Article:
by Richard Scott Engineers at the US Naval Surface Warfare Center Dahlgren Division (NSWCDD) have designed an artificial intelligence (AI)-based decision aid designed to assist sailors operating high-energy laser (HEL) weapon systems. An artist's rendering of Lockheed Martin's HELIOS system: one of several first-generation HEL weapons being introduced by the US Navy into frontline service. (Lockheed Martin) The High Energy Laser Fire Control Decision Aid (HEL FCDA) is intended to improve response time and accuracy. Development has been informed by a NSWCDD user performance study to optimise human-machine teaming. The US Navy is currently introducing a first generation of HEL weapons to frontline service. These include the AN/SEQ-4 Optical Dazzling Interdictor, Navy (ODIN), and the 60+ kW class MK 5 Mod 0 High Energy Laser with Integrated Optical-dazzler with Surveillance (HELIOS). Whereas ODIN is designed to dazzle or disrupt the sensors fitted to unmanned aerial systems (UASs), the higher power HELIOS is intended to defeat both small boat and UAS threats. A critical aspect of HEL FCDA development has been optimising the interaction between the human operator and the machine, with the objective to build operator ‘trust' in the system. Sailors participated in a human performance experiment that used a simulated decision aid to collect data about the impacts on kill chain time, trust, neutralisation rate, usability and workload. The simulation – a machine learning (ML) algorithm – became the basis for the HEL FCDA human performance testing to predict the efficacy of the final product. Already a Janes subscriber? Read the full article via the Client Login by Richard Scott Engineers at the US Naval Surface Warfare Center Dahlgren Division (NSWCDD) have designed an artificial intelligence (AI)-based decision aid designed to assist sailors operating high-energy laser (HEL) weapon systems. An artist's rendering of Lockheed Martin's HELIOS system: one of several first-generation HEL weapons being introduced by the US Navy into frontline service. (Lockheed Martin) The High Energy Laser Fire Control Decision Aid (HEL FCDA) is intended to improve response time and accuracy. Development has been informed by a NSWCDD user performance study to optimise human-machine teaming. The US Navy is currently introducing a first generation of HEL weapons to frontline service. These include the AN/SEQ-4 Optical Dazzling Interdictor, Navy (ODIN), and the 60+ kW class MK 5 Mod 0 High Energy Laser with Integrated Optical-dazzler with Surveillance (HELIOS). Whereas ODIN is designed to dazzle or disrupt the sensors fitted to unmanned aerial systems (UASs), the higher power HELIOS is intended to defeat both small boat and UAS threats. A critical aspect of HEL FCDA development has been optimising the interaction between the human operator and the machine, with the objective to build operator ‘trust' in the system. Sailors participated in a human performance experiment that used a simulated decision aid to collect data about the impacts on kill chain time, trust, neutralisation rate, usability and workload. The simulation – a machine learning (ML) algorithm – became the basis for the HEL FCDA human performance testing to predict the efficacy of the final product. Already a Janes subscriber? Read the full article via the Client Login by Richard Scott Engineers at the US Naval Surface Warfare Center Dahlgren Division (NSWCDD) have designed an artificial intelligence (AI)-based decision aid designed to assist sailors operating high-energy laser (HEL) weapon systems. An artist's rendering of Lockheed Martin's HELIOS system: one of several first-generation HEL weapons being introduced by the US Navy into frontline service. (Lockheed Martin) The High Energy Laser Fire Control Decision Aid (HEL FCDA) is intended to improve response time and accuracy. Development has been informed by a NSWCDD user performance study to optimise human-machine teaming. The US Navy is currently introducing a first generation of HEL weapons to frontline service. These include the AN/SEQ-4 Optical Dazzling Interdictor, Navy (ODIN), and the 60+ kW class MK 5 Mod 0 High Energy Laser with Integrated Optical-dazzler with Surveillance (HELIOS). Whereas ODIN is designed to dazzle or disrupt the sensors fitted to unmanned aerial systems (UASs), the higher power HELIOS is intended to defeat both small boat and UAS threats. A critical aspect of HEL FCDA development has been optimising the interaction between the human operator and the machine, with the objective to build operator ‘trust' in the system. Sailors participated in a human performance experiment that used a simulated decision aid to collect data about the impacts on kill chain time, trust, neutralisation rate, usability and workload. The simulation – a machine learning (ML) algorithm – became the basis for the HEL FCDA human performance testing to predict the efficacy of the final product. Already a Janes subscriber? Read the full article via the Client Login by Richard Scott Engineers at the US Naval Surface Warfare Center Dahlgren Division (NSWCDD) have designed an artificial intelligence (AI)-based decision aid designed to assist sailors operating high-energy laser (HEL) weapon systems. An artist's rendering of Lockheed Martin's HELIOS system: one of several first-generation HEL weapons being introduced by the US Navy into frontline service. (Lockheed Martin) The High Energy Laser Fire Control Decision Aid (HEL FCDA) is intended to improve response time and accuracy. Development has been informed by a NSWCDD user performance study to optimise human-machine teaming. The US Navy is currently introducing a first generation of HEL weapons to frontline service. These include the AN/SEQ-4 Optical Dazzling Interdictor, Navy (ODIN), and the 60+ kW class MK 5 Mod 0 High Energy Laser with Integrated Optical-dazzler with Surveillance (HELIOS). Whereas ODIN is designed to dazzle or disrupt the sensors fitted to unmanned aerial systems (UASs), the higher power HELIOS is intended to defeat both small boat and UAS threats. A critical aspect of HEL FCDA development has been optimising the interaction between the human operator and the machine, with the objective to build operator ‘trust' in the system. Sailors participated in a human performance experiment that used a simulated decision aid to collect data about the impacts on kill chain time, trust, neutralisation rate, usability and workload. The simulation – a machine learning (ML) algorithm – became the basis for the HEL FCDA human performance testing to predict the efficacy of the final product. Already a Janes subscriber? Read the full article via the Client Login by Richard Scott Engineers at the US Naval Surface Warfare Center Dahlgren Division (NSWCDD) have designed an artificial intelligence (AI)-based decision aid designed to assist sailors operating high-energy laser (HEL) weapon systems. An artist's rendering of Lockheed Martin's HELIOS system: one of several first-generation HEL weapons being introduced by the US Navy into frontline service. (Lockheed Martin) The High Energy Laser Fire Control Decision Aid (HEL FCDA) is intended to improve response time and accuracy. Development has been informed by a NSWCDD user performance study to optimise human-machine teaming. The US Navy is currently introducing a first generation of HEL weapons to frontline service. These include the AN/SEQ-4 Optical Dazzling Interdictor, Navy (ODIN), and the 60+ kW class MK 5 Mod 0 High Energy Laser with Integrated Optical-dazzler with Surveillance (HELIOS). Whereas ODIN is designed to dazzle or disrupt the sensors fitted to unmanned aerial systems (UASs), the higher power HELIOS is intended to defeat both small boat and UAS threats. A critical aspect of HEL FCDA development has been optimising the interaction between the human operator and the machine, with the objective to build operator ‘trust' in the system. Sailors participated in a human performance experiment that used a simulated decision aid to collect data about the impacts on kill chain time, trust, neutralisation rate, usability and workload. The simulation – a machine learning (ML) algorithm – became the basis for the HEL FCDA human performance testing to predict the efficacy of the final product. Already a Janes subscriber? Read the full article via the Client Login by Richard Scott Engineers at the US Naval Surface Warfare Center Dahlgren Division (NSWCDD) have designed an artificial intelligence (AI)-based decision aid designed to assist sailors operating high-energy laser (HEL) weapon systems. An artist's rendering of Lockheed Martin's HELIOS system: one of several first-generation HEL weapons being introduced by the US Navy into frontline service. (Lockheed Martin) The High Energy Laser Fire Control Decision Aid (HEL FCDA) is intended to improve response time and accuracy. Development has been informed by a NSWCDD user performance study to optimise human-machine teaming. The US Navy is currently introducing a first generation of HEL weapons to frontline service. These include the AN/SEQ-4 Optical Dazzling Interdictor, Navy (ODIN), and the 60+ kW class MK 5 Mod 0 High Energy Laser with Integrated Optical-dazzler with Surveillance (HELIOS). Whereas ODIN is designed to dazzle or disrupt the sensors fitted to unmanned aerial systems (UASs), the higher power HELIOS is intended to defeat both small boat and UAS threats. A critical aspect of HEL FCDA development has been optimising the interaction between the human operator and the machine, with the objective to build operator ‘trust' in the system. Sailors participated in a human performance experiment that used a simulated decision aid to collect data about the impacts on kill chain time, trust, neutralisation rate, usability and workload. The simulation – a machine learning (ML) algorithm – became the basis for the HEL FCDA human performance testing to predict the efficacy of the final product. Already a Janes subscriber? Read the full article via the Client Login by Richard Scott Engineers at the US Naval Surface Warfare Center Dahlgren Division (NSWCDD) have designed an artificial intelligence (AI)-based decision aid designed to assist sailors operating high-energy laser (HEL) weapon systems. An artist's rendering of Lockheed Martin's HELIOS system: one of several first-generation HEL weapons being introduced by the US Navy into frontline service. (Lockheed Martin) The High Energy Laser Fire Control Decision Aid (HEL FCDA) is intended to improve response time and accuracy. Development has been informed by a NSWCDD user performance study to optimise human-machine teaming. The US Navy is currently introducing a first generation of HEL weapons to frontline service. These include the AN/SEQ-4 Optical Dazzling Interdictor, Navy (ODIN), and the 60+ kW class MK 5 Mod 0 High Energy Laser with Integrated Optical-dazzler with Surveillance (HELIOS). Whereas ODIN is designed to dazzle or disrupt the sensors fitted to unmanned aerial systems (UASs), the higher power HELIOS is intended to defeat both small boat and UAS threats. A critical aspect of HEL FCDA development has been optimising the interaction between the human operator and the machine, with the objective to build operator ‘trust' in the system. Sailors participated in a human performance experiment that used a simulated decision aid to collect data about the impacts on kill chain time, trust, neutralisation rate, usability and workload. The simulation – a machine learning (ML) algorithm – became the basis for the HEL FCDA human performance testing to predict the efficacy of the final product. Already a Janes subscriber? Read the full article via the Client Login by Richard Scott Engineers at the US Naval Surface Warfare Center Dahlgren Division (NSWCDD) have designed an artificial intelligence (AI)-based decision aid designed to assist sailors operating high-energy laser (HEL) weapon systems. An artist's rendering of Lockheed Martin's HELIOS system: one of several first-generation HEL weapons being introduced by the US Navy into frontline service. (Lockheed Martin) The High Energy Laser Fire Control Decision Aid (HEL FCDA) is intended to improve response time and accuracy. Development has been informed by a NSWCDD user performance study to optimise human-machine teaming. The US Navy is currently introducing a first generation of HEL weapons to frontline service. These include the AN/SEQ-4 Optical Dazzling Interdictor, Navy (ODIN), and the 60+ kW class MK 5 Mod 0 High Energy Laser with Integrated Optical-dazzler with Surveillance (HELIOS). Whereas ODIN is designed to dazzle or disrupt the sensors fitted to unmanned aerial systems (UASs), the higher power HELIOS is intended to defeat both small boat and UAS threats. A critical aspect of HEL FCDA development has been optimising the interaction between the human operator and the machine, with the objective to build operator ‘trust' in the system. Sailors participated in a human performance experiment that used a simulated decision aid to collect data about the impacts on kill chain time, trust, neutralisation rate, usability and workload. The simulation – a machine learning (ML) algorithm – became the basis for the HEL FCDA human performance testing to predict the efficacy of the final product. Already a Janes subscriber? Read the full article via the Client Login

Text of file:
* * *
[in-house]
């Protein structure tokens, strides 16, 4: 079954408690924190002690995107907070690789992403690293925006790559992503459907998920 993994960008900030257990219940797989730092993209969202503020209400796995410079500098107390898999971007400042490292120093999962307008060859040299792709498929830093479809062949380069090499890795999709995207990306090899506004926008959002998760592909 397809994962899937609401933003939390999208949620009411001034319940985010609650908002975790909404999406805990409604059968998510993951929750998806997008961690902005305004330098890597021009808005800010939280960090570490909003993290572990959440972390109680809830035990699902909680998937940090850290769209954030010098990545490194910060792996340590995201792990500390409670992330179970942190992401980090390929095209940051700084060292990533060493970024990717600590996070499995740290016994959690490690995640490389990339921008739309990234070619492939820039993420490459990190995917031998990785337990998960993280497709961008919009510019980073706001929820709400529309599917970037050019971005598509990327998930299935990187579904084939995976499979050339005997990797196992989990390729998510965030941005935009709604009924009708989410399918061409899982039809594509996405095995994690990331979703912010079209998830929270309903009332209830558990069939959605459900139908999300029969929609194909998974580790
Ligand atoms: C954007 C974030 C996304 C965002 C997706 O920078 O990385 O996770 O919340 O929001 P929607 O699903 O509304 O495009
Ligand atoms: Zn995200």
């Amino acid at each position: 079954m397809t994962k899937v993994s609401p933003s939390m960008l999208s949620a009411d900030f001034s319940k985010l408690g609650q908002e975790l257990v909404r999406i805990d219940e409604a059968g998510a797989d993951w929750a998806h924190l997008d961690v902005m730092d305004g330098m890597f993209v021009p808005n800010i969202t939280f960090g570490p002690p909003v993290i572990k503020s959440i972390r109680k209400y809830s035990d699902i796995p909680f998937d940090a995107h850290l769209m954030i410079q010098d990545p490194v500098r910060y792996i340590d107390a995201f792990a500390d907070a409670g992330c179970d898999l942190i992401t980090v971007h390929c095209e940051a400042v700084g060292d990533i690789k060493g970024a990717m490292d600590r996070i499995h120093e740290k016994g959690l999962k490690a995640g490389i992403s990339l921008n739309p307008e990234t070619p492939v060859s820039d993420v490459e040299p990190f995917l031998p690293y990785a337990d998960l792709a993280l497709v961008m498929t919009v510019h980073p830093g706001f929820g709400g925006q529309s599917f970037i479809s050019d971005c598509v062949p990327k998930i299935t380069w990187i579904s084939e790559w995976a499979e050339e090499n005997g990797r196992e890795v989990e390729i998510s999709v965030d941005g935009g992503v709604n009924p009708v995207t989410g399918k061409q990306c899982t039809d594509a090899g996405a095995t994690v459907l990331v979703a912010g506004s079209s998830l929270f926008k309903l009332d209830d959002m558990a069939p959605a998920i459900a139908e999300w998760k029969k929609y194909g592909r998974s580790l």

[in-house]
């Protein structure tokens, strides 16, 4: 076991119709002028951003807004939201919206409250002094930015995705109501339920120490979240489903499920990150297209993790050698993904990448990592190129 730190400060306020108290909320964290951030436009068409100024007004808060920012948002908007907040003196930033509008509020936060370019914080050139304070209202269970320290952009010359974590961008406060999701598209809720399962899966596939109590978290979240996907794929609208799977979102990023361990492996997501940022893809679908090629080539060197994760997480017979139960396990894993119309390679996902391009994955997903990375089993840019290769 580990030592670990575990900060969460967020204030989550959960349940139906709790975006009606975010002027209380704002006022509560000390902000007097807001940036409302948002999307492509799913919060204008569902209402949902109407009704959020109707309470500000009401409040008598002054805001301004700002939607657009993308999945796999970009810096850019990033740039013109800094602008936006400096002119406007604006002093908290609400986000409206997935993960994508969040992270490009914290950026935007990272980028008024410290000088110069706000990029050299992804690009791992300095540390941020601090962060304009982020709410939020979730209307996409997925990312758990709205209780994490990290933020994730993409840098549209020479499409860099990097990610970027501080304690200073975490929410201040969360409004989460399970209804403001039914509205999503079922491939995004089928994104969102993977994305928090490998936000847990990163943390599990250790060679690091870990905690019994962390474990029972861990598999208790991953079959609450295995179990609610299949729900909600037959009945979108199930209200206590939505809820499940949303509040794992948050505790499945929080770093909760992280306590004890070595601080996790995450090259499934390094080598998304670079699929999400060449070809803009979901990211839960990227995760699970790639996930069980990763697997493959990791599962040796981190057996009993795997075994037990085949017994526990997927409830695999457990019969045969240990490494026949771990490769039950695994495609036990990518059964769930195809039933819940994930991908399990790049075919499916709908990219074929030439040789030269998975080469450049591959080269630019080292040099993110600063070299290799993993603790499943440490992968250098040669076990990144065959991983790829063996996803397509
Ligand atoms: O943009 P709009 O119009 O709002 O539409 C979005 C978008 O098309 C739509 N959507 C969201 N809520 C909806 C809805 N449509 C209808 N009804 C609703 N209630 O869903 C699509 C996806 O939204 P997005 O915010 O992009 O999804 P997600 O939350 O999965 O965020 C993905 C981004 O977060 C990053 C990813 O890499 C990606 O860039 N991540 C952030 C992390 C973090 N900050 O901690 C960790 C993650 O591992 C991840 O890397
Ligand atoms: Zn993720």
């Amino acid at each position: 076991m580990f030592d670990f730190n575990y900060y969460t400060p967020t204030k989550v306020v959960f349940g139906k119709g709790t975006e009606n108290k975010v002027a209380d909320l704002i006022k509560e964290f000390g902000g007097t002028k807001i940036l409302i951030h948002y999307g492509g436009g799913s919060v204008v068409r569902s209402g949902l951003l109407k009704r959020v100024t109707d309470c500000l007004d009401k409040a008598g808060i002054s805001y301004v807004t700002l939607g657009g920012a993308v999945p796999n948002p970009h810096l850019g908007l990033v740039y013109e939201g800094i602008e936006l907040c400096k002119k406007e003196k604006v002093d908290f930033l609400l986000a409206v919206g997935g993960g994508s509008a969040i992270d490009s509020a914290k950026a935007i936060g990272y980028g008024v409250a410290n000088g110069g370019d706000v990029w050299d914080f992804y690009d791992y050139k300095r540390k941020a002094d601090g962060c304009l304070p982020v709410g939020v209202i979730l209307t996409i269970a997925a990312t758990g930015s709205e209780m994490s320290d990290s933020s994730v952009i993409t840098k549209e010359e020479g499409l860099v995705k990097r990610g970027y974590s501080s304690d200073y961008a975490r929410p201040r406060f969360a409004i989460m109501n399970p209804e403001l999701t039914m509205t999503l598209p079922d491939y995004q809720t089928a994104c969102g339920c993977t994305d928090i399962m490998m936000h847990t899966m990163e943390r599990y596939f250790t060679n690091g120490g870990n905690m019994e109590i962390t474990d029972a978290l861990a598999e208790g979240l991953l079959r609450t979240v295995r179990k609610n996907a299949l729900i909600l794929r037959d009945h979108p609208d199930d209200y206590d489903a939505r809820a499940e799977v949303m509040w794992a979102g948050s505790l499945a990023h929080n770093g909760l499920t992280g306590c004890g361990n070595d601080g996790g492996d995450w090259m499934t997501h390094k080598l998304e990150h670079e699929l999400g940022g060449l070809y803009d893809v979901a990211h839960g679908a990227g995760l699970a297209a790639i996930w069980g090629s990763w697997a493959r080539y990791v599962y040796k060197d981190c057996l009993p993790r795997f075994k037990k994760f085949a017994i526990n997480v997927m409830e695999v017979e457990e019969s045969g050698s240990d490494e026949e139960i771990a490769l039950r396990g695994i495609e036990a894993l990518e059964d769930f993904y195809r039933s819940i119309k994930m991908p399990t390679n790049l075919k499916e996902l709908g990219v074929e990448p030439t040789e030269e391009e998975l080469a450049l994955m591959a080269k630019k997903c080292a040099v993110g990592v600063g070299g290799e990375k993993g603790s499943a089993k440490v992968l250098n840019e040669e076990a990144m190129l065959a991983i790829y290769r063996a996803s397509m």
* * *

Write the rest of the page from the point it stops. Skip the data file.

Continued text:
ODIN Web Traffic

Rank
Page Views per User (PVPU)
Page Views per Million (PVPM)
Reach per Million (RPM)
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ODIN Rank

  • Where is ODIN's headquarters?

    ODIN's headquarters is located at st. Flotskaya, 5, Bldg. BUT, Moscow.

  • What is ODIN's latest funding round?

    ODIN's latest funding round is Seed.

  • Who are ODIN's competitors?

    Competitors of ODIN include HqO and 2 more.

  • What products does ODIN offer?

    ODIN's products include ODIN and 1 more.

  • Who are ODIN's customers?

    Customers of ODIN include SBER (former Sberbank), BOSCH Russia, O1 Properties, Raven Russia and ENKA.